California claims against false use of “organic” not preempted

Quesada v. Herb Thyme Farms, Inc., 2015 WL 7770635, No.
S216305 (Cal. S.Ct. Dec. 3, 2015)
 
Labels matter to consumers, and misrepresentations on labels
hurt consumers in their search for information and also disadvantage honest
producers attempting to differentiate themselves.  Thus, the Supreme Court of California concluded,
federal law didn’t preempt claims against allegedly intentional
misrepresentations of organic status by an herb grower.  Congress only preempted state law on matters
related to certifying production as organic, rather than also reaching out to
preempt action against abuse of the “organic” label.  Such state claims further Congress’ purpose
of having a clear national definition of organic production, allowing consumers
to rely on organic labels.
 
According to the complaint, Herb Thyme has multiple
conventional farms and one farm that is properly certified as organic by a
registered certifying agent. When it comes time for distribution and marketing,
however, Herb Thyme allegedly brings its conventionally grown and organic herbs
to the same packing and labeling facility, processes them together, and sends
blended conventional and organic herbs out under the same “Fresh Organic” label
and packaging. Herb Thyme also allegedly packages and labels as organic some
herbs that are entirely conventionally grown.

The trial court and court of appeals found preemption of the state-law consumer
protection claims based on the Organic Foods Production Act of 1990.  The Supreme Court recounted the history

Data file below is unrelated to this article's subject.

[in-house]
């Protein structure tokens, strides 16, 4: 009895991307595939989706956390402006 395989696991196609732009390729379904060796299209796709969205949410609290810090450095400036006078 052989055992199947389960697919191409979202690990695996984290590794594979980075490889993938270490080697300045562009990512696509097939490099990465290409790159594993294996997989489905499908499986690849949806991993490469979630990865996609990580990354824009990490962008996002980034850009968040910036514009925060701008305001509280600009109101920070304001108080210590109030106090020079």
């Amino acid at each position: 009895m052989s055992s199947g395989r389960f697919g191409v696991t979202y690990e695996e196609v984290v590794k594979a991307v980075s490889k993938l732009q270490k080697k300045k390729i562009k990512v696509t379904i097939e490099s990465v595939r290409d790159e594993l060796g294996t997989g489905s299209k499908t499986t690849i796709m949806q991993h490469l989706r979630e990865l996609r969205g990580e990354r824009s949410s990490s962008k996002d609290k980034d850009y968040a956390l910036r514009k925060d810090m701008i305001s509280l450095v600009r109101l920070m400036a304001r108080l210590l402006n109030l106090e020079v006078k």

behind OFPA: the rise of consumer demand for “organic” food, but the
persistence of consumer confusion and deception in the absence of uniform
standards.  States reacted first, but
created inconsistent standards.  Congress
responded by creating national standards for the production, labeling, and sale
of organic products. Producers may label products as organic only if they comply
with an approved organic plan; approval must come from either state officials
or private certifying agents.
 
California became the first state to have its own organic
program approved.  Approved state
programs take principal responsibility for certifying growers and instituting
administrative proceedings for noncompliance with the governing standards.
California’s state program authorizes anyone to file a complaint about
noncompliance, and various state authorities may bring enforcement actions and
impose penalties.
 
Express preemption applies to federalize (1) the term
“organic”—a state can’t allow something the feds don’t, and (2) certification
for growers, which must be carried out only by certifying agents who themselves
have been federally accredited.  Whether
production processes qualify as organic is to be measured “only … in
accordance with” the provisions of OFPA. 
However, no such language of exclusivity appears in the provisions
governing sanctions for misuse of the organic label.  There was no reason to conclude Congress
wanted these sanctions to be a ceiling as well as a floor, especially since the
law permits states to adopt more stringent standards governing “organic”